B-Movie Magic | Universal Soldier: Day of Reckoning

In the first installment of HeadStuff’s series on B-movies, Pierce McDonough dives into the bargain basement to retrieve John Hyams’s sci-fi action Universal Soldier: Day of Reckoning, starring Scott Adkins, Jean-Claude Van Damme and Dolph Lundgren.

Lying in the cinematic gutter that is the direct-to-video (or DTV) world are some underrated and skillfully crafted gems. This largely ignored world comprises low-budget genre films that skip the festival circuits and multiplexes, instead immediately being made available to purchase online. They don’t really show up at the Oscars either.

Action films thrive in this market. You know the ones. You’ve stumbled upon the posters while exploring the distant regions of Netflix in the late of night. They brandish gun-wielding action stars of yesteryear, faces freckled with blood, muscles bulging, promising gritty tales of revenge and justice. A lot of mindless, violence laden trash.

Well, don’t be so fast to scroll past that scowling Jean-Claude Van Damme or hulking Dolph Lundgren because some accomplished visual storytelling lies only a click away. As mainstream blockbusters grow more outlandish, with their ever collapsing buildings and non-stop explosions, DTV movies provide grounded alternatives with hand-to-hand combat reminiscent of old school action flicks.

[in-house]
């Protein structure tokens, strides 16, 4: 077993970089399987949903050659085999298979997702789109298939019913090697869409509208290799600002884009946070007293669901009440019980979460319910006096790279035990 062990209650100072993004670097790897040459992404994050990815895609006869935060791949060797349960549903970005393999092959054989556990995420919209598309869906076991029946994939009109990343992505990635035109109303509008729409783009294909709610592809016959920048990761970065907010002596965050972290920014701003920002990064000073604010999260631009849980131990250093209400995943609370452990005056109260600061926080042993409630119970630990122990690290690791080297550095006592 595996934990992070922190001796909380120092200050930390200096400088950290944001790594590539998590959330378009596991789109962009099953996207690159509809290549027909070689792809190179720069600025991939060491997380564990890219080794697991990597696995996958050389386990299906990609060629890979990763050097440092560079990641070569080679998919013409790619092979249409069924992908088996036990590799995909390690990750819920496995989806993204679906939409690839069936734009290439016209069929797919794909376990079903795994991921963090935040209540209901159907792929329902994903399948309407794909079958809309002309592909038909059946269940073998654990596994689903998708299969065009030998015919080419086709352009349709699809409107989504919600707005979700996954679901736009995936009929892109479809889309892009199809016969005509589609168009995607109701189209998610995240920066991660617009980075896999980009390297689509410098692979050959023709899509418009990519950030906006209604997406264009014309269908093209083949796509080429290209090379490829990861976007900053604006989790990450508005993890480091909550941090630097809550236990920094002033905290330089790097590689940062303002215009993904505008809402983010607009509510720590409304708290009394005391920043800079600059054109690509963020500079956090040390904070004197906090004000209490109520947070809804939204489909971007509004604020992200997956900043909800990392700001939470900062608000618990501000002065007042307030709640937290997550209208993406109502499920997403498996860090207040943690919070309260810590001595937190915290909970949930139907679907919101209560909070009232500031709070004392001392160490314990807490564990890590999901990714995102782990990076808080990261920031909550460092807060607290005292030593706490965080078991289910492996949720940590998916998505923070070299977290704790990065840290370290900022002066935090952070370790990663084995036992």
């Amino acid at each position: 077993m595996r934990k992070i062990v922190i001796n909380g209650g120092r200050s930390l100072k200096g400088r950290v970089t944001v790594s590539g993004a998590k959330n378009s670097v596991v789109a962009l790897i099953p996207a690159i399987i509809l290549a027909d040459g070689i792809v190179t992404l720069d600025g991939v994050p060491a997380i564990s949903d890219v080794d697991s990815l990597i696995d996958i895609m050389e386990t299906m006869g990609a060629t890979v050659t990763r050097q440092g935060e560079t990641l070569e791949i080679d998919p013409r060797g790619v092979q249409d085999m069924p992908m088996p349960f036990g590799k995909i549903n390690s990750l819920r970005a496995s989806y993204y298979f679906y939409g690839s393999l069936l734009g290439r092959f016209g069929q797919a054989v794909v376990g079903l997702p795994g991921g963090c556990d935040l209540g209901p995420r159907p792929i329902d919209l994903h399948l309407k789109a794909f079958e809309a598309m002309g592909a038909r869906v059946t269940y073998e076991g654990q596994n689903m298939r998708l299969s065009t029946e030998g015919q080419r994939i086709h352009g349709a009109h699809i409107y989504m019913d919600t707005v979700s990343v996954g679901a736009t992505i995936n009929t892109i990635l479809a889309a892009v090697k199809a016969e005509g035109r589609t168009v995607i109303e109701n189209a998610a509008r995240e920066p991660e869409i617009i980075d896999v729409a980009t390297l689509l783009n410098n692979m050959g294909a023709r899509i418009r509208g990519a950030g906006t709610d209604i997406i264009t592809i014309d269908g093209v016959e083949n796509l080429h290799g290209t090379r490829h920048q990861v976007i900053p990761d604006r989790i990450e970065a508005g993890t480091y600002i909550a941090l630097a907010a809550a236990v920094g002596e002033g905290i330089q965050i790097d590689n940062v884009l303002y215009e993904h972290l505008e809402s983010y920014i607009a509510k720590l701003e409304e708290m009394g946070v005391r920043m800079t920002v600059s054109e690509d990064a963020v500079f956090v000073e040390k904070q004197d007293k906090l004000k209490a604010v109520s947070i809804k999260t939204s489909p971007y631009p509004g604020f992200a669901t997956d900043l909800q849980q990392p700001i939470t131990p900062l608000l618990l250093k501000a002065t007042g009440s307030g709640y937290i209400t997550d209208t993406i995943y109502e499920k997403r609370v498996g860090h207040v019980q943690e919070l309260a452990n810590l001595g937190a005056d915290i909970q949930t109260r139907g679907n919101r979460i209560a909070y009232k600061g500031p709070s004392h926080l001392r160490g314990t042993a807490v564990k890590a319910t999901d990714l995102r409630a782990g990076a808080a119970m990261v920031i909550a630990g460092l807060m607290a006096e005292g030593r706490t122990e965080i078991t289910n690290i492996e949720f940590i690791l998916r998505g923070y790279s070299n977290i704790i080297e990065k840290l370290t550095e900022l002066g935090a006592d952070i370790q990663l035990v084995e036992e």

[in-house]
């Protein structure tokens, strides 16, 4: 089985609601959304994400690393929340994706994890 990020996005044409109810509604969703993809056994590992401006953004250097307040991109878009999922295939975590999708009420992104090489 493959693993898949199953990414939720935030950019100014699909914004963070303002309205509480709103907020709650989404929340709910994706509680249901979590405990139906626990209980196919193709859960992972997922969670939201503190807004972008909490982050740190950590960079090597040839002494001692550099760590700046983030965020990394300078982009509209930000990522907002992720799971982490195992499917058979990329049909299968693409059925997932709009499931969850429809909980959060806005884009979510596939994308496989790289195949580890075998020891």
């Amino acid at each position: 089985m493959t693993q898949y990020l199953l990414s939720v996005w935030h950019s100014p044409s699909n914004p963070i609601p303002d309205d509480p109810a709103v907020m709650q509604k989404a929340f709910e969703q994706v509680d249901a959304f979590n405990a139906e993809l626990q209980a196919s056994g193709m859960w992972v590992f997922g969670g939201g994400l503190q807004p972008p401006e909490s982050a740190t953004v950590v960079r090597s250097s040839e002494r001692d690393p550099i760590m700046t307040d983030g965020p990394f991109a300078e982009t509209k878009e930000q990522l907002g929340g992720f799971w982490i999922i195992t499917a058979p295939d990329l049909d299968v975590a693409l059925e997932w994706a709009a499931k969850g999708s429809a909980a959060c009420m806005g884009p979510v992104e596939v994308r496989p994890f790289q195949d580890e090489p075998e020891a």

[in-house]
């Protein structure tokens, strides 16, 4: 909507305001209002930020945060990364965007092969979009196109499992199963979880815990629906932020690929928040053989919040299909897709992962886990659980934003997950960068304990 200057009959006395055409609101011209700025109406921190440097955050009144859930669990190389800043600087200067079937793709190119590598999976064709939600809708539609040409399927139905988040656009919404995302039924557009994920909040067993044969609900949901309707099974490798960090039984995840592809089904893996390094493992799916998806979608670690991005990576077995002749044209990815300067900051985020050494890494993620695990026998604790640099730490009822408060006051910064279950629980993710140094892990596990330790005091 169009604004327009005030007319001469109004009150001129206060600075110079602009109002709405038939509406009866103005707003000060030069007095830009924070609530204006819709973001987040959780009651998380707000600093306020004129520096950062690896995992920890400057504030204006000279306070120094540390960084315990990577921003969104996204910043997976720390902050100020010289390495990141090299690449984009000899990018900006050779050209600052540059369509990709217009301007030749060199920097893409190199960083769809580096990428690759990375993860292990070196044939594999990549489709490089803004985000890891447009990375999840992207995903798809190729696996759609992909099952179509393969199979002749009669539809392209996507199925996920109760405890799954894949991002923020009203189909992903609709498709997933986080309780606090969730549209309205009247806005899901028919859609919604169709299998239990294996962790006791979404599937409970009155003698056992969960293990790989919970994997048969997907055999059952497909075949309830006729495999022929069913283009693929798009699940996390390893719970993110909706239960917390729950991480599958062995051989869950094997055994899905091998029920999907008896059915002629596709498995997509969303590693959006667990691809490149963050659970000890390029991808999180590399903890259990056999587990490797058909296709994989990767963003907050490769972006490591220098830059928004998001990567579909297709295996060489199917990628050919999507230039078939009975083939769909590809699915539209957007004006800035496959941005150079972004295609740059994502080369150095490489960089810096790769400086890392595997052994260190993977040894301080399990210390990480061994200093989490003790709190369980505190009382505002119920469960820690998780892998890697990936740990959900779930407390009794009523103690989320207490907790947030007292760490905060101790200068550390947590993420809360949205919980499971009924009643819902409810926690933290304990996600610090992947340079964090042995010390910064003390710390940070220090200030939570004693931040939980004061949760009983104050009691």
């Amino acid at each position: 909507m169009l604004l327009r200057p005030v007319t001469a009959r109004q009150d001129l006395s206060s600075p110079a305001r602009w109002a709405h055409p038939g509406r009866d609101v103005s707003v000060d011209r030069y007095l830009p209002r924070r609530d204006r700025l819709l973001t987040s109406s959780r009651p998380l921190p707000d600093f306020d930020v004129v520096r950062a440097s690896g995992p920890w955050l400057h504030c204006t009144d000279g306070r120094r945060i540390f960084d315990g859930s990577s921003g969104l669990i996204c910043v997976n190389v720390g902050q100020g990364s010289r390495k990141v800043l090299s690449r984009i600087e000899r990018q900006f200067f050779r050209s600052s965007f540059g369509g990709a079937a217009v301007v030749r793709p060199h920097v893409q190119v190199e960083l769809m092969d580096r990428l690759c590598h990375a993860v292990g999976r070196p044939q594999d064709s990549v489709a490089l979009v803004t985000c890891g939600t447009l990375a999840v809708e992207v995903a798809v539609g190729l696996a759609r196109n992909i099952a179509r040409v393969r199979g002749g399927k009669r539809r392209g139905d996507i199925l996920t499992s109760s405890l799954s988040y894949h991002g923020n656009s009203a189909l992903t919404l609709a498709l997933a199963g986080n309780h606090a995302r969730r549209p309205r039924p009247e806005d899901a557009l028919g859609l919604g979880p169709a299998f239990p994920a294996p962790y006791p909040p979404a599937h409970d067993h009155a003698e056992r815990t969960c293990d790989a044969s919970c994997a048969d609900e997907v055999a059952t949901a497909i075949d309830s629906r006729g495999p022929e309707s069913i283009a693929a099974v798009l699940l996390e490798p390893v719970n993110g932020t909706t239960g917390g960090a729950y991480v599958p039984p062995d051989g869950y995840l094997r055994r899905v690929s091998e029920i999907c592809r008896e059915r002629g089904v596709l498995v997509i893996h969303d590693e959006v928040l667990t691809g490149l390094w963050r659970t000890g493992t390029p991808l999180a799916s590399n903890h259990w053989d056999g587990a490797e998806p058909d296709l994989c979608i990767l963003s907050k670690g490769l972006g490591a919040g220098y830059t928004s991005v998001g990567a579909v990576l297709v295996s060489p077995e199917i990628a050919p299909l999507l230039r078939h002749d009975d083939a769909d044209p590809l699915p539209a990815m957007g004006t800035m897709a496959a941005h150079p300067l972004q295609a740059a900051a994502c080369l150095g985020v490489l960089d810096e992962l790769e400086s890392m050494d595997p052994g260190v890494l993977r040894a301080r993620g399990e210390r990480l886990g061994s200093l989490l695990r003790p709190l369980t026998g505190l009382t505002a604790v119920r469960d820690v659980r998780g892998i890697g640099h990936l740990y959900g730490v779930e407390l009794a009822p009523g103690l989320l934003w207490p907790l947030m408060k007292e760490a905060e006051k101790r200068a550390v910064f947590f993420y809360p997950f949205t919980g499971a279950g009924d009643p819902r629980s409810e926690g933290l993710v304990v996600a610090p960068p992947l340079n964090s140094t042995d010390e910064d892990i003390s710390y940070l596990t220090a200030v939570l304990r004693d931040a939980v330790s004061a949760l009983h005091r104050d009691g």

We’re going to look at the pinnacle of direct-to-video action: a film that pushes the obscure genre to its full potential and invites DTV into the arthouse. It’s John Hyams’s Universal Soldier: Day of Reckoning. If you’ve already heard of it and don’t actually scroll straight past those posters on Netflix, then you know what’s up. You appreciate the wonder of low-budget hyper-violence and don’t need my help. But if you haven’t, fear not. I’ll explain all.

Day of Reckoning is the fourth film in the Universal Soldier franchise (or sixth if you count two 1999 TV films but there’s no need). The original, Roland Emmerich’s Universal Soldier (1992), is an energetic serving of 90’s action. It is straight-faced silliness with a generous side of one-liners and scary Vietnam flashbacks.